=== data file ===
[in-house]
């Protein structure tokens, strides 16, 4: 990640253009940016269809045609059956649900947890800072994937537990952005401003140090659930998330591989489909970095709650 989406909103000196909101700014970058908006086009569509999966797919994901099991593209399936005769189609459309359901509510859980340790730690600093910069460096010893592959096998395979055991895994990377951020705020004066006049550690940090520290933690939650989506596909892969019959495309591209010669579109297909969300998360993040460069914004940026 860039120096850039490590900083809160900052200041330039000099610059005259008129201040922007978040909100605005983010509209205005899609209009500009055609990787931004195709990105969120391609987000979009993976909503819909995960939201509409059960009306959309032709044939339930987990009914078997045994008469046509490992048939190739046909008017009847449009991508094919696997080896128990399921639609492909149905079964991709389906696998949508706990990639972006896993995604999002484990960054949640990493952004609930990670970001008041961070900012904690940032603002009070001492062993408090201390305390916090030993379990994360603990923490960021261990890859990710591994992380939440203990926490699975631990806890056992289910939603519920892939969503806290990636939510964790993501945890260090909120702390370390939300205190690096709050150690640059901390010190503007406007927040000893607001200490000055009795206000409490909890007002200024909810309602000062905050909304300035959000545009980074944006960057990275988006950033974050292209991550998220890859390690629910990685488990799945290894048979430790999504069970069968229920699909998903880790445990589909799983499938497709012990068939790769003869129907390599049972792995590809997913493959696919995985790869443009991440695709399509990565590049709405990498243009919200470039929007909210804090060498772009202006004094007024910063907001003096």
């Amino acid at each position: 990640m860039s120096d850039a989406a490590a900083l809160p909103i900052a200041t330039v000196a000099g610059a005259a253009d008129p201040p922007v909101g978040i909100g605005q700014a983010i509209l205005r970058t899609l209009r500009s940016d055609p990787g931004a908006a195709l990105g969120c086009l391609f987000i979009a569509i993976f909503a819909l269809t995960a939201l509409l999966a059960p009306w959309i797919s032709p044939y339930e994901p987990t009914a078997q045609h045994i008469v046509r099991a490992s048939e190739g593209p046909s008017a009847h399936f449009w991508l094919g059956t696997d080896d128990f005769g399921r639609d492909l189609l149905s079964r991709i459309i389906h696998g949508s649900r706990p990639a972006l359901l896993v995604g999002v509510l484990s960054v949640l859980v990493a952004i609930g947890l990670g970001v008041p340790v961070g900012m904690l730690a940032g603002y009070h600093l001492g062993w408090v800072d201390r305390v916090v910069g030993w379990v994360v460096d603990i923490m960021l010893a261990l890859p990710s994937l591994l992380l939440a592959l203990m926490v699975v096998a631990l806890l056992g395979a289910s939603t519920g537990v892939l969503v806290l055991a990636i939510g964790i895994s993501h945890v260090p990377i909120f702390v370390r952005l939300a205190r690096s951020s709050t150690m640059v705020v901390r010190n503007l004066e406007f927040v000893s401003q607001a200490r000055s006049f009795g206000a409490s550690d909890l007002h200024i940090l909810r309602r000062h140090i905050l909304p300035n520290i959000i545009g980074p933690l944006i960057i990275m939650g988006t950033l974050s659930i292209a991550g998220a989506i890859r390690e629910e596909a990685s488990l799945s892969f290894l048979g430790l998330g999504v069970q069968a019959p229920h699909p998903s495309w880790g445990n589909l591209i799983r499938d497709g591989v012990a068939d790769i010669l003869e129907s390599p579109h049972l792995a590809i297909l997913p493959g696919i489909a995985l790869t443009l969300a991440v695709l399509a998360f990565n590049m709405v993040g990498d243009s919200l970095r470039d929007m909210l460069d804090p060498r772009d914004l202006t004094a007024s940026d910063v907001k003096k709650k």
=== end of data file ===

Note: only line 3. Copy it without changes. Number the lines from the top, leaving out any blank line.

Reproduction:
């Amino acid at each position: 990640m860039s120096d850039a989406a490590a900083l809160p909103i900052a200041t330039v000196a000099g610059a005259a253009d008129p201040p922007v909101g978040i909100g605005q700014a983010i509209l205005r970058t899609l209009r500009s940016d055609p990787g931004a908006a195709l990105g969120c086009l391609f987000i979009a569509i993976f909503a819909l269809t995960a939201l509409l999966a059960p009306w959309i797919s032709p044939y339930e994901p987990t009914a078997q045609h045994i008469v046509r099991a490992s048939e190739g593209p046909s008017a009847h399936f449009w991508l094919g059956t696997d080896d128990f005769g399921r639609d492909l189609l149905s079964r991709i459309i389906h696998g949508s649900r706990p990639a972006l359901l896993v995604g999002v509510l484990s960054v949640l859980v990493a952004i609930g947890l990670g970001v008041p340790v961070g900012m904690l730690a940032g603002y009070h600093l001492g062993w408090v800072d201390r305390v916090v910069g030993w379990v994360v460096d603990i923490m960021l010893a261990l890859p990710s994937l591994l992380l939440a592959l203990m926490v699975v096998a631990l806890l056992g395979a289910s939603t519920g537990v892939l969503v806290l055991a990636i939510g964790i895994s993501h945890v260090p990377i909120f702390v370390r952005l939300a205190r690096s951020s709050t150690m640059v705020v901390r010190n503007l004066e406007f927040v000893s401003q607001a200490r000055s006049f009795g206000a409490s550690d909890l007002h200024i940090l909810r309602r000062h140090i905050l909304p300035n520290i959000i545009g980074p933690l944006i960057i990275m939650g988006t950033l974050s659930i292209a991550g998220a989506i890859r390690e629910e596909a990685s488990l799945s892969f290894l048979g430790l998330g999504v069970q069968a019959p229920h699909p998903s495309w880790g445990n589909l591209i799983r499938d497709g591989v012990a068939d790769i010669l003869e129907s390599p579109h049972l792995a590809i297909l997913p493959g696919i489909a995985l790869t443009l969300a991440v695709l399509a998360f990565n590049m709405v993040g990498d243009s919200l970095r470039d929007m909210l460069d804090p060498r772009d914004l202006t004094a007024s940026d910063v907001k003096k709650k």